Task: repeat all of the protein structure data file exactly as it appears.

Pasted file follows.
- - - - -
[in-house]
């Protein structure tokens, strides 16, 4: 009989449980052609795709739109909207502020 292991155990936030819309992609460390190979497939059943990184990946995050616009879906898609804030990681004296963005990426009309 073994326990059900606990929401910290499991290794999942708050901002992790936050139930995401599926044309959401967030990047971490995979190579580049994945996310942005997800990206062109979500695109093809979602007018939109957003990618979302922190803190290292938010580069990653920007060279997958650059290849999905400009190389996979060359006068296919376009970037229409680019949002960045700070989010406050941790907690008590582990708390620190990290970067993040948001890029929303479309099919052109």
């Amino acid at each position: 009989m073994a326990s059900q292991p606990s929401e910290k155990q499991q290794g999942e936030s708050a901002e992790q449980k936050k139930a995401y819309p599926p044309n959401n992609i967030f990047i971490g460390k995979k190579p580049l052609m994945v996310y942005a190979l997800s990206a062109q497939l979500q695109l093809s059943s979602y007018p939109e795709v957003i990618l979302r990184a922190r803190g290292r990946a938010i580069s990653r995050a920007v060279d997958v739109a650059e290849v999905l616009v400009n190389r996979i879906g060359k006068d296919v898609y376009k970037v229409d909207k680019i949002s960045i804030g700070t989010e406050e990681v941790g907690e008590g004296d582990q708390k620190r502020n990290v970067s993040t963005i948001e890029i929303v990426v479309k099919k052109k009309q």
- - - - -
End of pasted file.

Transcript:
[in-house]
């Protein structure tokens, strides 16, 4: 009989449980052609795709739109909207502020 292991155990936030819309992609460390190979497939059943990184990946995050616009879906898609804030990681004296963005990426009309 073994326990059900606990929401910290499991290794999942708050901002992790936050139930995401599926044309959401967030990047971490995979190579580049994945996310942005997800990206062109979500695109093809979602007018939109957003990618979302922190803190290292938010580069990653920007060279997958650059290849999905400009190389996979060359006068296919376009970037229409680019949002960045700070989010406050941790907690008590582990708390620190990290970067993040948001890029929303479309099919052109």
């Amino acid at each position: 009989m073994a326990s059900q292991p606990s929401e910290k155990q499991q290794g999942e936030s708050a901002e992790q449980k936050k139930a995401y819309p599926p044309n959401n992609i967030f990047i971490g460390k995979k190579p580049l052609m994945v996310y942005a190979l997800s990206a062109q497939l979500q695109l093809s059943s979602y007018p939109e795709v957003i990618l979302r990184a922190r803190g290292r990946a938010i580069s990653r995050a920007v060279d997958v739109a650059e290849v999905l616009v400009n190389r996979i879906g060359k006068d296919v898609y376009k970037v229409d909207k680019i949002s960045i804030g700070t989010e406050e990681v941790g907690e008590g004296d582990q708390k620190r502020n990290v970067s993040t963005i948001e890029i929303v990426v479309k099919k052109k009309q």